• The pupa is the transformative stage. This is the time a caterpillar becomes a butterfly. It is at the very end of the pupal stage that a butterfly emerges.
  • The only job of the adult butterfly is to begin the cycle again. That is, it must find a mate, mate, and lay eggs. However, immediately after emergence, the butterfly must do some ‘prep’ work. First it pumps fluid into its wings and then dries them. Now it can fly. But it must also construct its proboscis, a long straw-like body part that will enable the butterfly to feed itself during the adult phase. During these 2-3 weeks, the butterfly only consumes enough food to stay alive until it lays eggs. Its food is the nectar of flowers and thus the process is called “nectaring”.  (Notice that the food the adult uses to stay alive is different from the food the caterpillar needs to grow … and grow … and grow.)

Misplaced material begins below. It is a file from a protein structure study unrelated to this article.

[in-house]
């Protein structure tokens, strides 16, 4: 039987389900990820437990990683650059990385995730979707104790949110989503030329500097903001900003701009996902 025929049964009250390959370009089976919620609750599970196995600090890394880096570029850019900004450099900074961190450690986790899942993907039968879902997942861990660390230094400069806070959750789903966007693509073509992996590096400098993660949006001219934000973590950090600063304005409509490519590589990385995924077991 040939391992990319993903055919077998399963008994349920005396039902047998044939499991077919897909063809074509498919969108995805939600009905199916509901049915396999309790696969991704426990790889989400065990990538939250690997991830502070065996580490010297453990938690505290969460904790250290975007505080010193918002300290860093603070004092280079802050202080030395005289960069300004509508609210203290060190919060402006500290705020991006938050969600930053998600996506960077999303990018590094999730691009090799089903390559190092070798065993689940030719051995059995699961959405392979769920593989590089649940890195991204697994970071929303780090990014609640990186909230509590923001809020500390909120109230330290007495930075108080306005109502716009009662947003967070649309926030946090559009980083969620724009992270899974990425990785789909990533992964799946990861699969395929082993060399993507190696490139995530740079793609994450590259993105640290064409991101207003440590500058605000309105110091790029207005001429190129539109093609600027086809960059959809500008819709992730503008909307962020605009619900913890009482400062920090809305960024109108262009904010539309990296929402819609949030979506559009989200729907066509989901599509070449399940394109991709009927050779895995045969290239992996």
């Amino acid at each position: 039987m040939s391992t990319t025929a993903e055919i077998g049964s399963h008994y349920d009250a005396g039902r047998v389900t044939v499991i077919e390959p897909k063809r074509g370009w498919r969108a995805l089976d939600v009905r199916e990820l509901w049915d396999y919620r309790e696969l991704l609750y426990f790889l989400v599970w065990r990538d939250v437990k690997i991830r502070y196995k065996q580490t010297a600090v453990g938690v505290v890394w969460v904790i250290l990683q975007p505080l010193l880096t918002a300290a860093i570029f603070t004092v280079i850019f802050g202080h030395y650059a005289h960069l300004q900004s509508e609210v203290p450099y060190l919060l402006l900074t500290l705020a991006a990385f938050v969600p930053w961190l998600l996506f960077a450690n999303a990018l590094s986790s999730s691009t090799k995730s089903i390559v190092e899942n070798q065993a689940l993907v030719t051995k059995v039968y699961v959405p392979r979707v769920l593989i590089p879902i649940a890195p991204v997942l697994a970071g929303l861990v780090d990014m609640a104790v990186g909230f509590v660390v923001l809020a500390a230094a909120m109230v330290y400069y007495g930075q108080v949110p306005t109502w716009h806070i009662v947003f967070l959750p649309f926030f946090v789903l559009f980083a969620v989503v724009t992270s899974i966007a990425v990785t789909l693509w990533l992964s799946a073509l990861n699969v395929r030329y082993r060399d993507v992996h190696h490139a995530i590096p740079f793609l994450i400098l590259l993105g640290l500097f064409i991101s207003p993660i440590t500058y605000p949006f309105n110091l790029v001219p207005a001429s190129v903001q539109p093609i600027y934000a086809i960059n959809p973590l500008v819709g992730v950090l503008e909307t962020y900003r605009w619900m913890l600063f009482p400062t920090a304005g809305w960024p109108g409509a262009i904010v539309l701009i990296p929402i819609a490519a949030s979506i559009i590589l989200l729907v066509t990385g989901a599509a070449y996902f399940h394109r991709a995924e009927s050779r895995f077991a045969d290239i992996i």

* Thanks to the Museum of Natural History Butterfly Docent Program for the Life Cycle Graphic above.

Some Well Known Species Live Out the Whole Cycle on More Mesa…

There are at least two butterfly species that go through their entire life cycles on More Mesa; the Anise Swallowtail and the Common Buckeye. For the Swallowtail, that cycle can be anywhere from 6 to 10 weeks.

anise swallowtail
Anise Swallowtail

To start, eggs of the Swallowtail are deposited on the ubiquitous Fennel all over More Mesa. But while Swallowtails have been native to this area, Fennel is an introduced European plant. I wondered how that could work. Here’s how … Fennel is a member of the carrot family; a large family with many domesticated members, and many wild members as well. For example, the Swallowtail caterpillars may have used native Hemlock as caterpillar food before Fennel came on the scene.